Asian Phonocentrisms: Between History and Method

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Elvin Meng


Phonocentrism is many things: a set of assumptions about natural languages; an anthropological ideology; a theory of subjectivity; a basis for world literary history –to name just a few. But for scholars of early modern and modern East Asia, phonocentrism is often understood to be a Western concept whose intrusion into Asian grammatological discourse is a microcosm of the East–West encounters of the nineteenth and twentieth centuries. This paper begins, by contrast, with a key moment in the history of phonocentrism in transregional Asia, namely the cosmo – semiotic discourses of Esoteric Buddhism (circa 9th century) that string together diverse actors and networks in Central Asia, the High Tang Empire, and Heian Japan. Beyond its factual inaccuracy, the scholarly neglect of such moments is itself symptomatic of erasures and biases at work in the study of Asia today: modernity, as a concept, functions not only as temporal differentiation of textual and material sources but also as the ground for deep methodological and epistemological divisions within the field. What does it mean that the usual story of modernity not only assumes but requires that Asian phonocentrisms do not count toward an understanding of modernity itself? And how might thinking Asia as Method counteract this repression carried out in the name of historiography? Moving beyond the East–West paradigm and other world – historical binary analytics that share in its logic requires a radical historicism, a historicism that begins with multiplicities and differences in premodern, transregional Asia. Cautioning against nationalistic antiquarianism and the replacing of one superficial center (e.g. “the West”) with another (e.g. Yao – to – Mao conception of “China”), I advocate for attention to ground – level de – and re – territorialization of ideas and practices instead of the traditions bestowed by sages.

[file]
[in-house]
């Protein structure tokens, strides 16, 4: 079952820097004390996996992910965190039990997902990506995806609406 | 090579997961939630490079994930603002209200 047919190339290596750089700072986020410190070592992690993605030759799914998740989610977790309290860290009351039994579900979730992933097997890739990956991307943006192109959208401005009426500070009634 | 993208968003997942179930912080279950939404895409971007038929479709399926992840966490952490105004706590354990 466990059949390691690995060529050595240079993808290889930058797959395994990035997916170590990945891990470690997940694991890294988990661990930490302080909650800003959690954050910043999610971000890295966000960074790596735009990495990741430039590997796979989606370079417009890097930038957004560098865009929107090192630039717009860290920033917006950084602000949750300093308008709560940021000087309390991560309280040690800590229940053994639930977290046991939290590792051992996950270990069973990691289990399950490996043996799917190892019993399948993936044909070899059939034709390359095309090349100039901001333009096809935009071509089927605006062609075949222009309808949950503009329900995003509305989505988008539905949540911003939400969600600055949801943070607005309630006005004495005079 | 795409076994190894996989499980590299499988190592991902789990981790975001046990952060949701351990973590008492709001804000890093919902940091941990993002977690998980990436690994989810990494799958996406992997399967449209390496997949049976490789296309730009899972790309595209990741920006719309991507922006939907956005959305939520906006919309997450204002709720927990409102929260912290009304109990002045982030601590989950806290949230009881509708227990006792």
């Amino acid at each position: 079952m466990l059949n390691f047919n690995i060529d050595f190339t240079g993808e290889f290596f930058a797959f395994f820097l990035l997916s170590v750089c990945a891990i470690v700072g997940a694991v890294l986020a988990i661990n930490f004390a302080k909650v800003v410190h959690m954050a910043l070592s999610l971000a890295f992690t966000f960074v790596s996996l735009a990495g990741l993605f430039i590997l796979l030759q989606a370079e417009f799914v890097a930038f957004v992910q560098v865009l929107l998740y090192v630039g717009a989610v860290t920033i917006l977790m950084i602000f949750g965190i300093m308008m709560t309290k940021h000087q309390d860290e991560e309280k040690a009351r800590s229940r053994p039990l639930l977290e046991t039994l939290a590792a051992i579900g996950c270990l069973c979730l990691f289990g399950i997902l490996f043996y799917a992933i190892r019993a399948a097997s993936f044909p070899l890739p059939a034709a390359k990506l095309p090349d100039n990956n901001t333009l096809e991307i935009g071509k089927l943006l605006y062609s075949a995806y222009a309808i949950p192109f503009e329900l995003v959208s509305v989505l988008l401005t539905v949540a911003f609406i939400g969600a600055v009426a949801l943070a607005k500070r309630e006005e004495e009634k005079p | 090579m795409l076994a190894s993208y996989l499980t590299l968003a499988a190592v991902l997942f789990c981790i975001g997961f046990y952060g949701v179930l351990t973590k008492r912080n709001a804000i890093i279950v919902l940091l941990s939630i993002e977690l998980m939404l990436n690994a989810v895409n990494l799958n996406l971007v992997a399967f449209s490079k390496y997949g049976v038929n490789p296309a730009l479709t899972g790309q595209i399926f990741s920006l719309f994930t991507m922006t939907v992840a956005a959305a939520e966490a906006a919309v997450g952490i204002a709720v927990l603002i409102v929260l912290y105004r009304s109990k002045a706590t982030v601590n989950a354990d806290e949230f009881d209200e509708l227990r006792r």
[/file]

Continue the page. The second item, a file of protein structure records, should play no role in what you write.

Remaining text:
Published: Nov 14, 2022

Article Details

The Place of Asia in Comparative Literature: A Panel on Method